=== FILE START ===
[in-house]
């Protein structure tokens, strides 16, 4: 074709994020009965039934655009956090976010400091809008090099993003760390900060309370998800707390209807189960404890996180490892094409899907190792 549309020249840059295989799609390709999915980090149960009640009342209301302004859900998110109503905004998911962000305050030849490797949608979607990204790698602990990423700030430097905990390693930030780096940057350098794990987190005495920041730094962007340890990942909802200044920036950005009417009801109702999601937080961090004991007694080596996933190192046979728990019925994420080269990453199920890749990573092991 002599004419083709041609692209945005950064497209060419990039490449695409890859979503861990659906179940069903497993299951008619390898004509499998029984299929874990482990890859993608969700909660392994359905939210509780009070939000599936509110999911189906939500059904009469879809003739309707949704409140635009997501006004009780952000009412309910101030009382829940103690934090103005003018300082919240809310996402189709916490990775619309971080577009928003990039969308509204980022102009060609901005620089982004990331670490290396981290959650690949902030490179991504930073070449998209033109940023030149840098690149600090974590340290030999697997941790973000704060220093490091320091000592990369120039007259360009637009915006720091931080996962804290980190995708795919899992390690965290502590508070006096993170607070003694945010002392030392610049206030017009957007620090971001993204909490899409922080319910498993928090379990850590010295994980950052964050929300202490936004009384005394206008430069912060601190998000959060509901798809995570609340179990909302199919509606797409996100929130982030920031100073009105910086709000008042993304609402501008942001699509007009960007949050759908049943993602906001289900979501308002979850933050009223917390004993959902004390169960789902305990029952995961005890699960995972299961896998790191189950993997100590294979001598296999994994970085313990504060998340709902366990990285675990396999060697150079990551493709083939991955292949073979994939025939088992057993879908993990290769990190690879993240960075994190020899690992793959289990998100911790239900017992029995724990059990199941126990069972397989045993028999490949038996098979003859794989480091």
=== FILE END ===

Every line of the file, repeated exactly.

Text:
[in-house]
């Protein structure tokens, strides 16, 4: 074709994020009965039934655009956090976010400091809008090099993003760390900060309370998800707390209807189960404890996180490892094409899907190792 549309020249840059295989799609390709999915980090149960009640009342209301302004859900998110109503905004998911962000305050030849490797949608979607990204790698602990990423700030430097905990390693930030780096940057350098794990987190005495920041730094962007340890990942909802200044920036950005009417009801109702999601937080961090004991007694080596996933190192046979728990019925994420080269990453199920890749990573092991 002599004419083709041609692209945005950064497209060419990039490449695409890859979503861990659906179940069903497993299951008619390898004509499998029984299929874990482990890859993608969700909660392994359905939210509780009070939000599936509110999911189906939500059904009469879809003739309707949704409140635009997501006004009780952000009412309910101030009382829940103690934090103005003018300082919240809310996402189709916490990775619309971080577009928003990039969308509204980022102009060609901005620089982004990331670490290396981290959650690949902030490179991504930073070449998209033109940023030149840098690149600090974590340290030999697997941790973000704060220093490091320091000592990369120039007259360009637009915006720091931080996962804290980190995708795919899992390690965290502590508070006096993170607070003694945010002392030392610049206030017009957007620090971001993204909490899409922080319910498993928090379990850590010295994980950052964050929300202490936004009384005394206008430069912060601190998000959060509901798809995570609340179990909302199919509606797409996100929130982030920031100073009105910086709000008042993304609402501008942001699509007009960007949050759908049943993602906001289900979501308002979850933050009223917390004993959902004390169960789902305990029952995961005890699960995972299961896998790191189950993997100590294979001598296999994994970085313990504060998340709902366990990285675990396999060697150079990551493709083939991955292949073979994939025939088992057993879908993990290769990190690879993240960075994190020899690992793959289990998100911790239900017992029995724990059990199941126990069972397989045993028999490949038996098979003859794989480091």